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In recent months, many companies have been surprised by how seamless the transition to working from home has been. Remote work has prompted businesses to re-examine their office-first work model. But in time, more and more people have started to miss the things we often took for granted. In this episode, we discuss the emerging behavioural trends that will shape the way we work in the future—and unravel the new role of the office.
New ways of working will be driven by emerging behavioral shifts
Etti Seppä works at KONE’s innovation lab KONE WORX, where she spends her time searching for market signals on how people’s behavior is changing—with the aim to spark new innovations that capitalize on those movements. Etti’s latest project uncovers the changes happening within the office and how they could impact our way of working.
“The office isn’t just about the physical surroundings. It's a mentality. Companies and organizations need operating models and leadership strategies that allow people to choose how and where they work.” –Etti Seppä, Business Design Expert at KONE.
Etti believes we will see the emergence of the office-as-a-service, where companies will adopt pay-per-use models that allow them to scale up or down as needed. This offers predictability to companies that enable employees to choose where they work. By letting tenants pay for what they need, building owners and managers also benefit from new revenue streams that tenants are willing to pay for.
The office is a space for collaboration
Mahwesh Khan is a Research Associate for the Institute for Management Development (IMD) in Switzerland. She's been investigating how design and technology can make tomorrow's offices more effective as social learning and innovation spaces.
“Fluidity between remote and office work means office floor plans need to be reconsidered to be intentionally designed to encourage collaboration—so when you do choose to go to the office, you’re not stuck at your desk. If you want to bring employees back to the office, you need to rethink the office layout.” –Mahwesh Khan, Research Associate at IMD.
Mahwesh believes we need to build our offices to foster collaboration and learning. Offices that promote serendipitous encounters are more likely to thrive because people often learn from each other in an unstructured way.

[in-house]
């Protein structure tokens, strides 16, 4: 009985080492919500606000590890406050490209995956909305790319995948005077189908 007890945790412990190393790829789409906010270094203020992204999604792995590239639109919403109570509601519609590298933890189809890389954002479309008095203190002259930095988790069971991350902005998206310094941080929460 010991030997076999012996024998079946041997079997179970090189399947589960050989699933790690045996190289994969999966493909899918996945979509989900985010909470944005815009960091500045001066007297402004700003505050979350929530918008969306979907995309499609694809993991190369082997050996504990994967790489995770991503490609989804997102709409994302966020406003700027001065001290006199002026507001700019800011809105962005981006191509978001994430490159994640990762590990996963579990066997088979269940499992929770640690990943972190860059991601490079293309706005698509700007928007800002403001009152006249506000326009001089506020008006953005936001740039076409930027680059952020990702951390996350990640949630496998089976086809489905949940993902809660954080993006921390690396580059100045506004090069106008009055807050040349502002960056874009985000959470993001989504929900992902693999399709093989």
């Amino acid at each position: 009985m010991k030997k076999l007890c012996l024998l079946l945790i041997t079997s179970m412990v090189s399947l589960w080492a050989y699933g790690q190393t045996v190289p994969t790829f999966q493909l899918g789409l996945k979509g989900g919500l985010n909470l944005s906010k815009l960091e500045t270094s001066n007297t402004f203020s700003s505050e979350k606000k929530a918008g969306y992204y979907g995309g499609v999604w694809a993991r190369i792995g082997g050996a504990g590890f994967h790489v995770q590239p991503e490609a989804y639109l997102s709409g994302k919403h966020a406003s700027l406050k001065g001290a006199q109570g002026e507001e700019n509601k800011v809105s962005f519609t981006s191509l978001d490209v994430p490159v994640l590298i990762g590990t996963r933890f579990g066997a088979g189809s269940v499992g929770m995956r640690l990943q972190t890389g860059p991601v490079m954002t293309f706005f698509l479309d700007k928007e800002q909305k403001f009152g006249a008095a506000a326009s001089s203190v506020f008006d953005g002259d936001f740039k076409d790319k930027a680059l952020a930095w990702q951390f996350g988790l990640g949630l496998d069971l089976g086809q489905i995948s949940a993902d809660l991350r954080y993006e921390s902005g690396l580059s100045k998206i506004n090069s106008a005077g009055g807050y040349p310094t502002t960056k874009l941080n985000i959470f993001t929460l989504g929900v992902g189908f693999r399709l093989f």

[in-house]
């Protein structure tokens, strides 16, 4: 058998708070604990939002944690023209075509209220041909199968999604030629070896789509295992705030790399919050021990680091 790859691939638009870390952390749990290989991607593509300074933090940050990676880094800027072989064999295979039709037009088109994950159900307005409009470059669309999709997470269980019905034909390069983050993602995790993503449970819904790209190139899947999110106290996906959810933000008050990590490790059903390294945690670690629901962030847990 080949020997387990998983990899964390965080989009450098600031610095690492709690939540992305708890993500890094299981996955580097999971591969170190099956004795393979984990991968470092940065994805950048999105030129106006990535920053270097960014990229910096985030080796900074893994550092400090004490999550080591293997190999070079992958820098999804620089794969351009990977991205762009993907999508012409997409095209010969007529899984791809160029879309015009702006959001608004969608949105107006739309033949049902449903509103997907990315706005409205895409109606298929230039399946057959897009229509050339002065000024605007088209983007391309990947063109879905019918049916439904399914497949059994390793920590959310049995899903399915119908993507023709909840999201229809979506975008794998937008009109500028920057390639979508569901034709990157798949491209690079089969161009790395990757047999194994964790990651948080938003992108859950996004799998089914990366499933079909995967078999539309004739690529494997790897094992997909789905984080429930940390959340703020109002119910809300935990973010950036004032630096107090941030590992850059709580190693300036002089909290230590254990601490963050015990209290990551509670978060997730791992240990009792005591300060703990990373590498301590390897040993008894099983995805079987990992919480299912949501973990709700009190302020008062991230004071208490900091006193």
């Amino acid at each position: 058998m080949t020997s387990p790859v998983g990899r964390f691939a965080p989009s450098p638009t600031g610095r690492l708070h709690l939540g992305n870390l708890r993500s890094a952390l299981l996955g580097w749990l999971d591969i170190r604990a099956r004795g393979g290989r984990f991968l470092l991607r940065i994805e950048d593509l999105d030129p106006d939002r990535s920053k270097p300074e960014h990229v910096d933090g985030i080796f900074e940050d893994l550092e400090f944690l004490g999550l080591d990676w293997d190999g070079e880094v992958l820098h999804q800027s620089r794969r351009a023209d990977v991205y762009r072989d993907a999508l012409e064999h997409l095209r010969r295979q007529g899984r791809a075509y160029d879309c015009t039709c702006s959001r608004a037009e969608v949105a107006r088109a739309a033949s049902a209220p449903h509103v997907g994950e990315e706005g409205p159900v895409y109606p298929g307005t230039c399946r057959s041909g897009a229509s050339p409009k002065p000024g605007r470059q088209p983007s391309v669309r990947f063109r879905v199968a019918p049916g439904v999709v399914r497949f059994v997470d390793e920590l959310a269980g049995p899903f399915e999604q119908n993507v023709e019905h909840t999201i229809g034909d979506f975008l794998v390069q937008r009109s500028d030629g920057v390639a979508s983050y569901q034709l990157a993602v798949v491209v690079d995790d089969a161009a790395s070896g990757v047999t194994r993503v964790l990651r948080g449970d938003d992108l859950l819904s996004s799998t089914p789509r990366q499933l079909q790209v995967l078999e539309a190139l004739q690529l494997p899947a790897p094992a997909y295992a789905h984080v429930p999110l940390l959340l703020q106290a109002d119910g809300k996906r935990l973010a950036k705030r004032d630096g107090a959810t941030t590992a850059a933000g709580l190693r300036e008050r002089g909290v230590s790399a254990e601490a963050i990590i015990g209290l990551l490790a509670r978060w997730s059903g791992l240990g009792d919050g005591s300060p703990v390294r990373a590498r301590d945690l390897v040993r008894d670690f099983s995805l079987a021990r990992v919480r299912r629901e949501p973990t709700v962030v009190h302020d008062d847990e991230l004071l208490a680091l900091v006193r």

Mahwesh says the International Olympic Committee’s new office building is a great example of an office that supports innovation and learning. She explains how the design of the Olympic House fosters collaboration between employees and has a positive impact on how employees view themselves and their organization.
Europe’s smartest multitenant office building
Torben Østergaard is an Architect and Partner at 3XN, the architecture firm behind Cube Berlin – Europe’s smartest multitenant office building. It features activity-based workstations, shared facilities, and dynamic office layouts that can be adapted to tenant’s needs. Internet of Things (IoT) enables the optimization of everything from access and indoor climate control to maintenance and energy supply – and even the behavior of the building’s users.
“The great thing about Cube Berlin is that all these IoT systems are connected in one server. It’s called the brain. Machine learning allows the brain to process data and help us understand how the building is used.” –Torben Østergaard, Architect and Partner at 3XN.
Smart features allow tenants to customize and control features like access control, heating and cooling, energy supply, and parking reservations, and much more. This operational data is stored in a server that links the individual systems of Cube Berlin – all of which can be constantly monitored and optimized.